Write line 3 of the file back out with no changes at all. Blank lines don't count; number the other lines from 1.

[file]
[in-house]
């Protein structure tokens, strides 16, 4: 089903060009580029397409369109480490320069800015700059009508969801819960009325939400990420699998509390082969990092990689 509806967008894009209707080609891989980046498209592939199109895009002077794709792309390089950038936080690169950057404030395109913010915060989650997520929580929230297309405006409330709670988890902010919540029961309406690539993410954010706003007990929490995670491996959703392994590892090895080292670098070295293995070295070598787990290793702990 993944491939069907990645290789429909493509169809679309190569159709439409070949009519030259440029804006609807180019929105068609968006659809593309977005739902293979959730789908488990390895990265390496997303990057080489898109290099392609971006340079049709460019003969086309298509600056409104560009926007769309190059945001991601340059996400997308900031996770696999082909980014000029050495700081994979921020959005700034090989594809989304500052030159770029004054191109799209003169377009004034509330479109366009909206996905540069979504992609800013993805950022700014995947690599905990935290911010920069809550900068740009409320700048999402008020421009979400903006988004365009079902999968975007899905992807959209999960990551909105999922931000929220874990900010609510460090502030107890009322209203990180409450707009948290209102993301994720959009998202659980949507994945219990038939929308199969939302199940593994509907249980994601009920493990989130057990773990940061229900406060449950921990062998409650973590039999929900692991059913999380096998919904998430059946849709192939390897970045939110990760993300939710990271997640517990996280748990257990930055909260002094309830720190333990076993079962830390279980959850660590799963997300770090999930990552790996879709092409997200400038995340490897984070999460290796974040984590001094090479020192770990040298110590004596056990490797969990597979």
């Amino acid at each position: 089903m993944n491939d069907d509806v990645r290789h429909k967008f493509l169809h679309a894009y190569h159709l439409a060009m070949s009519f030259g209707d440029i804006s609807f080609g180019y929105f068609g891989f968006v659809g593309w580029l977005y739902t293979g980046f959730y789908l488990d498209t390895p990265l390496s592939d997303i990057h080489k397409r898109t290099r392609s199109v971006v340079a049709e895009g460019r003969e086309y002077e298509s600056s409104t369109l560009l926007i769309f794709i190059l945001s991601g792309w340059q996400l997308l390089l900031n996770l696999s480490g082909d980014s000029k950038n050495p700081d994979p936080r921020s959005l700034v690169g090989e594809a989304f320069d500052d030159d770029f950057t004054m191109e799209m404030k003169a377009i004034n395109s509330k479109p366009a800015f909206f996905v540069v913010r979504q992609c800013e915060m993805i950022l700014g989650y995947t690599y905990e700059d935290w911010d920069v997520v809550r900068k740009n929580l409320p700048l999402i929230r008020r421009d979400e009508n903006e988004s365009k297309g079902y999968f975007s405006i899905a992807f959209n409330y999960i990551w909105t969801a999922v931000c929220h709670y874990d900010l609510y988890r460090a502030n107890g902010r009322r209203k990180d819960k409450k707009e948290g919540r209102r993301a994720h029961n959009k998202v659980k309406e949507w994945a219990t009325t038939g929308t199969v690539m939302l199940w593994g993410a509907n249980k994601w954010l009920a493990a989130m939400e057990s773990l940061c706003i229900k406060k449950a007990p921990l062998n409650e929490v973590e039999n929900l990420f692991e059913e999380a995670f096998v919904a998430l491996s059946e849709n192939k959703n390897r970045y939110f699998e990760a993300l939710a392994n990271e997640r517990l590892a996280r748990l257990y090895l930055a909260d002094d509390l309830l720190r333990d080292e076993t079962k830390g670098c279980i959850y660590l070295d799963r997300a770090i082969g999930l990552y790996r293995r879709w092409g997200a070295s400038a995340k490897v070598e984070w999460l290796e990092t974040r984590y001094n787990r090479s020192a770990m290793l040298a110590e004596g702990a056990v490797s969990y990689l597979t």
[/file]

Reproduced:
């Amino acid at each position: 089903m993944n491939d069907d509806v990645r290789h429909k967008f493509l169809h679309a894009y190569h159709l439409a060009m070949s009519f030259g209707d440029i804006s609807f080609g180019y929105f068609g891989f968006v659809g593309w580029l977005y739902t293979g980046f959730y789908l488990d498209t390895p990265l390496s592939d997303i990057h080489k397409r898109t290099r392609s199109v971006v340079a049709e895009g460019r003969e086309y002077e298509s600056s409104t369109l560009l926007i769309f794709i190059l945001s991601g792309w340059q996400l997308l390089l900031n996770l696999s480490g082909d980014s000029k950038n050495p700081d994979p936080r921020s959005l700034v690169g090989e594809a989304f320069d500052d030159d770029f950057t004054m191109e799209m404030k003169a377009i004034n395109s509330k479109p366009a800015f909206f996905v540069v913010r979504q992609c800013e915060m993805i950022l700014g989650y995947t690599y905990e700059d935290w911010d920069v997520v809550r900068k740009n929580l409320p700048l999402i929230r008020r421009d979400e009508n903006e988004s365009k297309g079902y999968f975007s405006i899905a992807f959209n409330y999960i990551w909105t969801a999922v931000c929220h709670y874990d900010l609510y988890r460090a502030n107890g902010r009322r209203k990180d819960k409450k707009e948290g919540r209102r993301a994720h029961n959009k998202v659980k309406e949507w994945a219990t009325t038939g929308t199969v690539m939302l199940w593994g993410a509907n249980k994601w954010l009920a493990a989130m939400e057990s773990l940061c706003i229900k406060k449950a007990p921990l062998n409650e929490v973590e039999n929900l990420f692991e059913e999380a995670f096998v919904a998430l491996s059946e849709n192939k959703n390897r970045y939110f699998e990760a993300l939710a392994n990271e997640r517990l590892a996280r748990l257990y090895l930055a909260d002094d509390l309830l720190r333990d080292e076993t079962k830390g670098c279980i959850y660590l070295d799963r997300a770090i082969g999930l990552y790996r293995r879709w092409g997200a070295s400038a995340k490897v070598e984070w999460l290796e990092t974040r984590y001094n787990r090479s020192a770990m290793l040298a110590e004596g702990a056990v490797s969990y990689l597979t």